Rain may be good for the garden, but last Friday it forced Harvard Divinity School (HDS) to take its Harvest Celebration inside Rockefeller Hall.The annual fete gathered together students at HDS to feast on seasonal bounty harvested from its own garden. Although it was the sixth such garden party, it was the first time it was held indoors, according to Leslie MacPherson Artinian, the garden project’s staff liaison.The Harvest Celebration is usually a work party at which guests pull potatoes and plant bulbs like garlic, but the early rain — and the threat of more to come — limited the event to just a party. It included a blessing, an “altar table” overflowing with fresh produce, and music played by third-year HDS student Zach Kerzee and staff member Ralph DeFlorio.“I think it’s a nice end of the semester,” said Aisha Ansano, a first-year Divinity School student who helps out with the garden whenever her class commitments allow.The idea for the garden came from an HDS student who presented it to MacPherson Artinian, someone known for her horticultural expertise. Run by students, the garden has grown larger as it’s been passed down from student leader to student leader. Anna Mullen, a second-year HDS student, is the current leader of the garden. In fact, the plot of green was one of the things that drew her to the School, she said.“My favorite thing is that I can study and think and then get out there and put my hands in the soil and be a part of it,” Mullen said.The garden raises food for the Faith Kitchen at Faith Lutheran Church in Cambridge, which serves free meals on the second and last Tuesdays of every month, as well as other community groups that need fresh produce. “We serve both our community and a wider community, too,” MacPherson Artinian said.Growing a garden is never without its challenges. Over the summer Mullen fended off squirrels, rabbits, and even wild turkeys. “Our garden is their personal salad bar,” she said.Yet even with the critters, she enjoyed working the garden. “It creates friendship and community, with people and with the Earth, too,” she said.
Read Full Story Projects led by Harvard T.H. Chan School of Public Health students—one that trains Indian girls as peer health educators and another that aims to use technology to allow patients and their loved ones to interact with their hospital care in real-time—are among the 10 finalist teams in this year’s President’s Challenge.Now in its fifth year, this competition gives students from across the University and others the chance to turn their venture ideas into fully-formed businesses. Finalists receive funding, mentorship, and access to the resources of the Harvard Innovation Lab (i-lab). A grand prize pool of $100,000 will be split between the winning team and three runners-up tonight at the Challenge’s Demo Day showcase.Girls Health ChampionsOn her many trips to India, Priya Shankar observed how some of the country’s societal norms can negatively affect a women or girls’ health and opportunities, from menstrual taboos that keep girls home from school to the belief that husbands have the right to beat their wives. She believed that if girls were given the information they could teach and support each other.pawprintPhysician Joe Fitchett loved his work on the health care frontlines at St. Thomas’ Hospital in London, where he trained in internal medicine and infectious diseases, but he often found himself frustrated by old-fashioned and inefficient administrative systems. He reasoned that there must be a way to allow patients and their loved ones to view, follow, and interact with their hospital care.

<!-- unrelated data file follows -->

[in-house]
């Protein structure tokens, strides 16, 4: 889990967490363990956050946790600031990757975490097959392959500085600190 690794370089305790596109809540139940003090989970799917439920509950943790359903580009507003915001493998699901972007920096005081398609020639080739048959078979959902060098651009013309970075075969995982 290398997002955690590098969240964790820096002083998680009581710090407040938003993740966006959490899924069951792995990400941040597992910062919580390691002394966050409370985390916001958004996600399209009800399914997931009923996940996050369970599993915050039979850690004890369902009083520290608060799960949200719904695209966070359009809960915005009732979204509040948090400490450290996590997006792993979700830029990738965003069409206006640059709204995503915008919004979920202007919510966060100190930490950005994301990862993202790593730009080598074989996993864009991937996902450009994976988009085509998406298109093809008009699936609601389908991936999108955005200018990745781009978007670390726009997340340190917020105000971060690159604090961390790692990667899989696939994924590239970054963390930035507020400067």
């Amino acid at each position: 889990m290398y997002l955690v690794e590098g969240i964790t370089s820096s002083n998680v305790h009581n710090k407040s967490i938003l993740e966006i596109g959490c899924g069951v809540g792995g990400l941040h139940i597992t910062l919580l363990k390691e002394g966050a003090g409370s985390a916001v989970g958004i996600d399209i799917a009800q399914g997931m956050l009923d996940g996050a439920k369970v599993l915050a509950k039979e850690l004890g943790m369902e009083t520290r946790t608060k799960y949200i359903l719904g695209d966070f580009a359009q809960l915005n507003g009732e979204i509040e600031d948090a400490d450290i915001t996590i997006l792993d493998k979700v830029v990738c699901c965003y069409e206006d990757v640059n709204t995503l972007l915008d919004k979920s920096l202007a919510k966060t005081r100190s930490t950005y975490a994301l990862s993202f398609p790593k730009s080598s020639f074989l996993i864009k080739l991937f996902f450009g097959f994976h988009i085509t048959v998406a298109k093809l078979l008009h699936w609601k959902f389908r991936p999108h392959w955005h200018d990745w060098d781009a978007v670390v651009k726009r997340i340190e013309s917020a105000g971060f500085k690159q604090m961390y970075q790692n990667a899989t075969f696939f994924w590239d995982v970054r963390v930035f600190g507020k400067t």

A year ago, Russell Lovell, professor emeritus at Drake Law School, got a call from Benny Anders, the president of the Iowa-Nebraska chapter of the NAACP. Anders joked that now that Lovell was retired, he was now going to be working full time for the NAACP after years of being a volunteer civil rights lawyer. According to Lovell, “it’s been pretty much the case.” Thursday evening, in the Eck School of Law, Lovell, a 1966 graduate of Notre Dame, discussed his many years with the NAACP, with whom he has been recently fighting the nomination of Senator Jeff Sessions for Attorney General. Lovell also spoke on his inspirations for becoming a civil rights lawyer, the challenges that caused within his family and the importance of public service and civility. Lovell’s talk is part of programming for Notre Dame’s “Walk the Walk” week, honoring the legacy of Dr. Martin Luther King Jr.Lovell said that his passion for civil rights started with his admiration of Jackie Robinson as a child, when his mother bought him a book on the Brooklyn Dodgers second baseman. Lovell said he was shocked by “the kind of harassment the kind of terrorism the kind of threats he faced being the black man who integrated this American game that was a white man’s game.”Lovell said that his views on civil rights didn’t become solidified until later in life because of his conservative upbringing in a country that was “the only red county north of the Mason-Dixon line when Goldwater ran.”Another figure who influenced Lovell was Ed Murphy, a Notre Dame law professor and his advisor during his time with the Young Republicans at Notre Dame.“What I recall about him was, and I think it’s really important to you today, he was the model for civility,” Lovell said. “When I hear the president-elect talking about his enemies … Ed Murphy would never talk about his enemies. He might talk about the Democrats who he disagreed with as opponents with different views, but he would never use the word enemies.”During his time at Notre Dame, Lovell said that he also began to question his views because of the work of University President Emeritus Fr. Theodore Hesburgh.“[Hesburgh] was a catalyst by example … almost no other American had the impact on peace and justice that he had over these years and so he was clearly a role model for me,” Lovell said. “He always had me thinking in terms of, if I disagreed with some of his views, he made me rethink those views.”As Lovell moved closer and closer to advocating for civil rights, he drifted further and further from his parents who did not share his views. This came to a head when Lovell protested against a restaurant that his father legally represented because it would not admit a black classmate during his time at the University of Nebraska’s School of Law.The singular event that Lovell sights as being instrumental in driving him to spend his life fighting for civil rights was the King assassination.“[King] died when I was in law school, martyred in 1968,” Lovell said. “I remember the emotions across the nation, the riots. In Lincoln, Nebraska, people just poured out onto the streets, marched to the only black and white integrated church there. If there was ever an a-ha moment that was the one.”After this moment, and after two years as a law clerk, Lovell began his career as a civil rights lawyer in Indianapolis, later moving to Drake University to teach law and volunteering with the NAACP, which he called the, “oldest, the boldest and — to use contemporary terms — the baddest civil rights organization in the country.”Lovell concluded his talk by advocating for students to engage in public service and fight against racial discrimination.“You don’t get rich doing it, but you can make a living do it,” Lovell said. “So my challenge to you is to give a thought to raising the status of lawyers in the eyes of the public, make a difference, consider racial justice. The country is in crying need for people to be more involved.” Tags: Civil Rights, NAACP, Notre Dame Law School